I had a quick read through Donald S Murray’s novel In a Veil of Mist. The Veil of Mist he refers to was inspired by something that happened. A marketing tool, the hook of this is inspired by true events (or factual as we like to call it). My favourite storytellers aren’t fictional writers but factual writers. You can slip a fag paper between the truth and lie.
The story is set in 1952, the Ben Lomond operated and staffed by British sailors and scientists were testing biological weapons of mass destruction off the Isle of Lewis, Operation Cauldron. They failed to notice a fishing boat, Carella, in the waters nearby and sprayed the vessel with bubonic plague. Oops. It was hushed up, of course. The consequences could have been like the myth of a virus escaping from a lab in Wuhan.
The structure is in three acts: Beum (beat), Fonn (melody) and Sèist (chorus). And it follows the lives of island residents Jessie and Duncan, but begins with an insider account of what the scientists are doing provided by lab technician John who works on the Ben Lomond.
John was a believer in the myth that if we didn’t do it to them, they’d do it us, scenario, in which Soviet Russia and Communist China were stockpiling biological weapons. Britain was in competition and it was one we had to win.
It was the nature of the work that was getting to them all: the shifting of boxes filled with guinea pigs and monkeys from the ‘clean’ to dirty’ rooms; hauling cages to the pontoon that was fixed a short distance away from the sea below Cellar Head on the island…The guinea pigs chirruping fighting off the grip of gloved hands…The monkey agitated and angry, as if they were people complaining about their lot…The monkeys bit them in other ways their presence down below forcing men to ask questions of themselves, like why in the hell were they tormenting these poor creatures with gases and sprays.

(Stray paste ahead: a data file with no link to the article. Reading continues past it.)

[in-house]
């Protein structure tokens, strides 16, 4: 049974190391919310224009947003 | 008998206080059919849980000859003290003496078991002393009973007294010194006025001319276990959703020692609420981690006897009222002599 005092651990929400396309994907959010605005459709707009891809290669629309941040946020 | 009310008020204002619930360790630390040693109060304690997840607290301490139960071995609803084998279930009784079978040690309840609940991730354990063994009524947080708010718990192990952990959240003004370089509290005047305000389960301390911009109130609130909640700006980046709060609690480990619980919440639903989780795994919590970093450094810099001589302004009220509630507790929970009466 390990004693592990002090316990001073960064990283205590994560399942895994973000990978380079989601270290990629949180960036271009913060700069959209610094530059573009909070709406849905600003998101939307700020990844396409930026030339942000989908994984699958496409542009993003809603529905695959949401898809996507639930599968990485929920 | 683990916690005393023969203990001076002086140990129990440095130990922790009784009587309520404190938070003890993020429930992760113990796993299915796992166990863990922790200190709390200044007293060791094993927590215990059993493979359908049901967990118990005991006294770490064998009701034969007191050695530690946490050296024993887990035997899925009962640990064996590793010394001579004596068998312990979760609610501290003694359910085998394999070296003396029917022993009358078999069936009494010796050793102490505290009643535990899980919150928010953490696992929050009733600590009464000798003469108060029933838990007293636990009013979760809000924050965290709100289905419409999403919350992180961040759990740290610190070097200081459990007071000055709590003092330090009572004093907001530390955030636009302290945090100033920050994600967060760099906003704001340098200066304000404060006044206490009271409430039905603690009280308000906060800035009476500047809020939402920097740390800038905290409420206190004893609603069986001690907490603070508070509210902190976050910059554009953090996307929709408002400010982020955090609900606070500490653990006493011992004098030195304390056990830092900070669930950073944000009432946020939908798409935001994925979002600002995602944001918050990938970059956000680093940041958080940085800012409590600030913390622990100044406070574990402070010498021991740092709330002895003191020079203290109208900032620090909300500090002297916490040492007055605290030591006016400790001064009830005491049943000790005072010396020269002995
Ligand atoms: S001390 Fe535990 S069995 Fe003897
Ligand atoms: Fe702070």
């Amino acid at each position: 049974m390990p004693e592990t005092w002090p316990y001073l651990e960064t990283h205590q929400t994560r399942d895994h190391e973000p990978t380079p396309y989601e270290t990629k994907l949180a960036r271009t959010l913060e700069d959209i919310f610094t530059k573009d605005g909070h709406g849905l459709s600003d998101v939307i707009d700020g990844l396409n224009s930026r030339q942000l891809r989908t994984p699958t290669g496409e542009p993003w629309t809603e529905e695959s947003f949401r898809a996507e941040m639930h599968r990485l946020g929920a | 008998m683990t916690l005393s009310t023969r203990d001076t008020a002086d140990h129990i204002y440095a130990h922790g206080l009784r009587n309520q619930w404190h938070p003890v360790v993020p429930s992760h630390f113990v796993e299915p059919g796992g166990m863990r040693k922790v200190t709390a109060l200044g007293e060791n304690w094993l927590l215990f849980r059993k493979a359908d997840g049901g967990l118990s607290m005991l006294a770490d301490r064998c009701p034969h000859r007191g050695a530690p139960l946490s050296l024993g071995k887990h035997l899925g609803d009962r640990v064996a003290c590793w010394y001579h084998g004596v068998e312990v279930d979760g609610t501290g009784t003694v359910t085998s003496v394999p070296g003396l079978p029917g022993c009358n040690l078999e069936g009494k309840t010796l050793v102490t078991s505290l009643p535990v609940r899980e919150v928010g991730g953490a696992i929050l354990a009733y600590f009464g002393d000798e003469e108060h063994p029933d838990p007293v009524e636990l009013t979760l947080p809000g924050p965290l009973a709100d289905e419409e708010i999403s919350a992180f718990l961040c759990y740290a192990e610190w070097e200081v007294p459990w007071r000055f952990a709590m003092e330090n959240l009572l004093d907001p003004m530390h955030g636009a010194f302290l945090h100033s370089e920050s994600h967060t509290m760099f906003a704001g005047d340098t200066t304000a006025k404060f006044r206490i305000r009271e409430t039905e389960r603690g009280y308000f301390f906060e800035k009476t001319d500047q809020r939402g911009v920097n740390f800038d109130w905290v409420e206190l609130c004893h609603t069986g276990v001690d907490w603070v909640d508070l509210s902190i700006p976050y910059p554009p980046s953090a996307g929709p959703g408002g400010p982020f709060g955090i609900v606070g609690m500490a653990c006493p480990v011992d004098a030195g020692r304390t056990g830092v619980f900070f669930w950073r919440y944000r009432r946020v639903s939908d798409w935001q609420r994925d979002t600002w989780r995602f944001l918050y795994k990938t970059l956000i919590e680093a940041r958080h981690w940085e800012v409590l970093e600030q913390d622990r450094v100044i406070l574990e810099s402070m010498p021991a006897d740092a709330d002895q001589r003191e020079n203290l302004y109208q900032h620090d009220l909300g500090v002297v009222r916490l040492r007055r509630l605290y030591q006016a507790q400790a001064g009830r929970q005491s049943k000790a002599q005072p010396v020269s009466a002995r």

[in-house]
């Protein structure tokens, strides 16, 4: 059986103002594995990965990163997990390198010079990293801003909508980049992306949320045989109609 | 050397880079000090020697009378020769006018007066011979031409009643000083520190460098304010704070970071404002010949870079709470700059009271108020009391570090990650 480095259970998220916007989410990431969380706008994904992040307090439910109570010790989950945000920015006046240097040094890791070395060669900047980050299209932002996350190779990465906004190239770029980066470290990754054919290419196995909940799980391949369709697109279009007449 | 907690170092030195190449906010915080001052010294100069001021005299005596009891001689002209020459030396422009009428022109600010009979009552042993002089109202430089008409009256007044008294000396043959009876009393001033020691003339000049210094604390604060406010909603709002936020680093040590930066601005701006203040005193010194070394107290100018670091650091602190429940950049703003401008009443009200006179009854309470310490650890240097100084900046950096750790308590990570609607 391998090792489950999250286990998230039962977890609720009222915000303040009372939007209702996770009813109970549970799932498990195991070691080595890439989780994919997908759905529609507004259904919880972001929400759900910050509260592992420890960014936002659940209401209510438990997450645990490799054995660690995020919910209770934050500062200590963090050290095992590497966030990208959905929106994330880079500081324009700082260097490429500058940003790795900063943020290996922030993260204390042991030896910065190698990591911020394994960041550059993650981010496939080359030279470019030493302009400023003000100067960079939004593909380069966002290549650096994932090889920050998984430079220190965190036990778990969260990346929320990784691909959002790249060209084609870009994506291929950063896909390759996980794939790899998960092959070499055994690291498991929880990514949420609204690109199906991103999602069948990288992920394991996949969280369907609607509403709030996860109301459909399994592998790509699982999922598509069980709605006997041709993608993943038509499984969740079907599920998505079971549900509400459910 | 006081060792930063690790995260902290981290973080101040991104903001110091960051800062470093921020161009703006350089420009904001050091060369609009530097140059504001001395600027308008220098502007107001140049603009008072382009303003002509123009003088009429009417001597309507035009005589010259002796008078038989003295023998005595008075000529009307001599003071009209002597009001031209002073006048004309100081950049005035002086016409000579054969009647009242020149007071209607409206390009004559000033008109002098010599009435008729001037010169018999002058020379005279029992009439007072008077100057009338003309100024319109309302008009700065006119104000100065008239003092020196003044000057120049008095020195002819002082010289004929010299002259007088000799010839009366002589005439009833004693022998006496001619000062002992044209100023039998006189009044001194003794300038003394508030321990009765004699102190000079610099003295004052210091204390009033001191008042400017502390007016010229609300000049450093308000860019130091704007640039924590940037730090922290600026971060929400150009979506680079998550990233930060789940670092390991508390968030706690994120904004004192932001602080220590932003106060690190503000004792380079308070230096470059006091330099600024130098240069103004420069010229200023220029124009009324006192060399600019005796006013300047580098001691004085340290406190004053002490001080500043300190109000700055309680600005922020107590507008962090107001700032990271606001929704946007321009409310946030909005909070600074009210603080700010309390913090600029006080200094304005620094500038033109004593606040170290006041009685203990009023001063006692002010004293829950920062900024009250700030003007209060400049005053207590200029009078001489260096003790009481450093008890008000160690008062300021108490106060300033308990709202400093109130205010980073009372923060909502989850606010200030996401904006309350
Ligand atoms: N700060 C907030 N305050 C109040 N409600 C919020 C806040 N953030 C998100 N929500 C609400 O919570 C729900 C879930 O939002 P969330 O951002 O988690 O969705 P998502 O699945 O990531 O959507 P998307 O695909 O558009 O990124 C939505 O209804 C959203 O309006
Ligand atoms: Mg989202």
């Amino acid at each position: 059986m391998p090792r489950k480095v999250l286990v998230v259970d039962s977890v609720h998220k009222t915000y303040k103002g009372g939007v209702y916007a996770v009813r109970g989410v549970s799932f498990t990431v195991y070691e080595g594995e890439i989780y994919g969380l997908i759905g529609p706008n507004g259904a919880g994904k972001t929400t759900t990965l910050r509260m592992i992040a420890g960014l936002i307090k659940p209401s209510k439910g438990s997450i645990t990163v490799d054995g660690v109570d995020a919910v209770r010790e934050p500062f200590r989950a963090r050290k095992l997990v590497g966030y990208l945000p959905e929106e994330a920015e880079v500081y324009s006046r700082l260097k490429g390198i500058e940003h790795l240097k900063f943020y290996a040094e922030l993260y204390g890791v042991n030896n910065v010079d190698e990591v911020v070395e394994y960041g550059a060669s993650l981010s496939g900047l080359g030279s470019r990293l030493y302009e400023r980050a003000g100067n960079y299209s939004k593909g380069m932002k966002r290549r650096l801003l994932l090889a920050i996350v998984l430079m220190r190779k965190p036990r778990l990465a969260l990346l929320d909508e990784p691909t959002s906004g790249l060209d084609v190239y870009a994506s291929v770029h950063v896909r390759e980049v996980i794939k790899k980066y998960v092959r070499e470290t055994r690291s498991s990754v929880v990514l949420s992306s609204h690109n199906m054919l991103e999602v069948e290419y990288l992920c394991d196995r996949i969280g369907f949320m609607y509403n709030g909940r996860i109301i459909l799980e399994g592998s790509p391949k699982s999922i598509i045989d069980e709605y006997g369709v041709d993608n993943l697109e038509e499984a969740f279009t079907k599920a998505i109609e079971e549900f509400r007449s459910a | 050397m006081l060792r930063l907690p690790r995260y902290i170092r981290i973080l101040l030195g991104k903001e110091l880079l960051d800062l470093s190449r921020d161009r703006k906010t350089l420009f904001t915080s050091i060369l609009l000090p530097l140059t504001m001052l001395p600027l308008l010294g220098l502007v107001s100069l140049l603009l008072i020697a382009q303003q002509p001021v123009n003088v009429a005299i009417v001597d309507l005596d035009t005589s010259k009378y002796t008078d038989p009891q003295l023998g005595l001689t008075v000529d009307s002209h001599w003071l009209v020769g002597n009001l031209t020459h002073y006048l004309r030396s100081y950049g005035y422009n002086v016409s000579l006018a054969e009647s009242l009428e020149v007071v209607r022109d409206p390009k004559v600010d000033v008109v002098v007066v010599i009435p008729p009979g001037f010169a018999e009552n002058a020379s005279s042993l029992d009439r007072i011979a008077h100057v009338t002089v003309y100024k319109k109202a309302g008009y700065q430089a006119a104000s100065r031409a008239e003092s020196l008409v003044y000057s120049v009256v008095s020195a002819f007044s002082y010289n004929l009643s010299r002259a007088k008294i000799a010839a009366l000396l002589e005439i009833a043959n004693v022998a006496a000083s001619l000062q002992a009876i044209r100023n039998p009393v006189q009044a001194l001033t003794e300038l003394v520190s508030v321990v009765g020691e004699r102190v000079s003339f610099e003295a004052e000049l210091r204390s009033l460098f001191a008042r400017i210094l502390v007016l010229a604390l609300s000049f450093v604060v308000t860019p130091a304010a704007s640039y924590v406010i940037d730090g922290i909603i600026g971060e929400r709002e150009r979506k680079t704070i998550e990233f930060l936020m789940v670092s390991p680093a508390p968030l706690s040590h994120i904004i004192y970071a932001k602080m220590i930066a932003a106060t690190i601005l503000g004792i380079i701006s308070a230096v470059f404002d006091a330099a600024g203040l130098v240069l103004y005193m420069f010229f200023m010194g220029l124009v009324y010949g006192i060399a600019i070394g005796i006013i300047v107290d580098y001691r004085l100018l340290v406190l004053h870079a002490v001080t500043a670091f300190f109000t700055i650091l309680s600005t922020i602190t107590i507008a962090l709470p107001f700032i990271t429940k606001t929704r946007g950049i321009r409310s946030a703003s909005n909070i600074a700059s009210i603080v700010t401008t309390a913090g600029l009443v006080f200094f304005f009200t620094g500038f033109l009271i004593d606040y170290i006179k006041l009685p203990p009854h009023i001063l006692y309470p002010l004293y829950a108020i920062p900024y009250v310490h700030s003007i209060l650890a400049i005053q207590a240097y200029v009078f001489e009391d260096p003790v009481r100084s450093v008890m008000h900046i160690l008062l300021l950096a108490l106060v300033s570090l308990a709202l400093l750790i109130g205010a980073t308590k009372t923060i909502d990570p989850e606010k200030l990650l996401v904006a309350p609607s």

John’s faith in his work has taken a hit, but he’s still clinging on to his job. His head is filled with images of his wife, Lillian. He’s sure she’s cheating on him, but the man’s features are always blurred and he doesn’t know who it is. Lillian hates what John does. She wants him to stop and come home to her.
Jessie first notices something wrong. She is what was referred to as a spinster of the parish, and is in her fifties and a beachcomber. She is used to locals drowning unwanted kittens, cats and dogs, but these washed-up creatures she doesn’t recognise. She wraps one of the poor creatures up in a hanky and takes it away. She shows it to local bus driver, Duncan.
When they come back to the beach there’s a clean-up operation going on. Men in masks and protective white suits. Some of the locals are a bit iffy about their discovery. Saying it didn’t happen, or they’d been mistaken.
The second act puts flesh on the bone. Duncan is ex-army, demobbed. He was stationed in Gibraltar, and driving a bus on Lewis suits him. He’s trying to work out what to do with his life and still stays with his mother, even though he’s in his thirties. The trauma of war bears down on him, but also the thought of a future, and bringing a wife to live with his mum, at home is something he keeps putting off. But he’s got his eye on a local girl, Ina. She’s got an eye on him too. Will he won’t s/he, takes us into act three.
Jessie faces a similar dilemma. She’s been faithful to her first love, George, who was that bit older than her, more Duncan’s age, when he went away. Most of the young men on the island did. It was the only way to make a life, to make a living. But he’d promised her, when he’d worked hard and put by the money he’d made in Canada, he’d send for her. Jessie heard different stories of how George had married a local woman, been injured, or killed. But she stayed true to him. But then another local man that is widowed, Neil, writes from Vancouver and tells her he’s coming home. Asks if they can meet. We know where this is going.
The denouement brings Duncan and Ina, Jessie and Neil, and John and Lillian to a crescendo. Much as expected. Nothing to write home about.